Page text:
... more about:
»George’s »NALP1 »Spritz »autoimmune »vitiligo

“We are enormously grateful to the patients for their enthusiastic participation, and it’s a great pleasure to find that the first major gene identified is one that suggests new approaches to treatment.”

St George’s, University of London, recruited around half the families who took part in this research, working with the Vitiligo Society. Clinical Co-ordinator Anita Amadi-Myers, of St George’s, worked with patients to get family information and samples. These were sent for analysis to the University of Colorado.

“What’s really exciting for us is that NALP1 hasn’t been specifically implicated in autoimmune diseases before,” said Richard Spritz, MD, director of the Human Medical Genetics Program at UCDHSC and lead investigator for this study. “Since NALP1 appears to be part of our body’s early-warning system for viral or bacterial attack, this gives us ideas about how to try to discover the environmental triggers of these diseases. This finding may also open up new approaches to treatment, possibly for many different autoimmune diseases.”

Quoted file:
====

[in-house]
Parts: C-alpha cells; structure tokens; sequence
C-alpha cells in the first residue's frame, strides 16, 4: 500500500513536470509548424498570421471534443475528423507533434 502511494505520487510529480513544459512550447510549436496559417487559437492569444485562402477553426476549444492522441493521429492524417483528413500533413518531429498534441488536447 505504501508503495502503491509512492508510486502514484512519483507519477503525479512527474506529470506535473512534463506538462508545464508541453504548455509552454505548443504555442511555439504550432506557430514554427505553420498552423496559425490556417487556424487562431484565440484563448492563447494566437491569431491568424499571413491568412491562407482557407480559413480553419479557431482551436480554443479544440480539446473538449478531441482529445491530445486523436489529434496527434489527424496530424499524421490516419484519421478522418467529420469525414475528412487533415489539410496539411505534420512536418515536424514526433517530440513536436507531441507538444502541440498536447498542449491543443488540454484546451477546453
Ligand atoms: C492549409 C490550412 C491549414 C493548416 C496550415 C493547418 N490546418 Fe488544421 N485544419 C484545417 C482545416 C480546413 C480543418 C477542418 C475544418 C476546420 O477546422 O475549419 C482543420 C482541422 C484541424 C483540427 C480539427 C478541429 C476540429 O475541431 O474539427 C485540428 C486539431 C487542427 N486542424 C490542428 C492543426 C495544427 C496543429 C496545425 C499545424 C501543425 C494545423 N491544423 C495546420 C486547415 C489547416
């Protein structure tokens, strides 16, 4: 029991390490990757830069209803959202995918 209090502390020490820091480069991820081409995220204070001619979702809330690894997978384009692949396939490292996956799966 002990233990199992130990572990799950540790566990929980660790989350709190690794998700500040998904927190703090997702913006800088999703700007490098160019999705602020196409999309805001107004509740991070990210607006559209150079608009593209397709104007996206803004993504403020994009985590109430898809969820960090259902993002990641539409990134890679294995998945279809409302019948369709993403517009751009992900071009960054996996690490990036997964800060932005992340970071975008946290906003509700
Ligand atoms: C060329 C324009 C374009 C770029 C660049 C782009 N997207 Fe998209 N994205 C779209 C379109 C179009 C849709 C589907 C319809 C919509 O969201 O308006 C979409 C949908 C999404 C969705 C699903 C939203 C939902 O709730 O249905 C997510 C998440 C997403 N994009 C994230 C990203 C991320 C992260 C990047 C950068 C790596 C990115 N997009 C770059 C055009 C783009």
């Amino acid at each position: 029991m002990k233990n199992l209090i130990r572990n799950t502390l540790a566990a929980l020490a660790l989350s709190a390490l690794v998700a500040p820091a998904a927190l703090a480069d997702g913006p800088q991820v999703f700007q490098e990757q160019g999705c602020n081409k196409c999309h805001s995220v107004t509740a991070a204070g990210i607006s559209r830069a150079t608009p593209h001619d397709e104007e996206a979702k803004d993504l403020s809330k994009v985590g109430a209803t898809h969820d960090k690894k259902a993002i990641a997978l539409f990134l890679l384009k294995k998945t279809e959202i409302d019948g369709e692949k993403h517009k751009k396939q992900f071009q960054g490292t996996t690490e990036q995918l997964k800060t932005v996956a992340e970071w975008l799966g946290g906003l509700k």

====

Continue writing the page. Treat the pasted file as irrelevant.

As a group of approximately 80 disorders that can involve almost any tissue, organ or system, autoimmune and autoinflammatory diseases affect 15 million to 25 million people in the United States. In women, they rank among the top ten causes of death.

Dr. Spritz and his team hope to soon begin organising a clinical trial of a new treatment for vitiligo, based on their NALP1 discovery. Spritz foresees research labs using the information from the UCDHSC study to replicate or test the results in patients with other autoimmune diseases to see how broad potential applications might be. His hope is that the gene NALP1 is also found to be involved in autoimmune and autoinflammatory diseases such as Type 1 diabetes, Addison’s disease, thyroid disease and lupus, among others.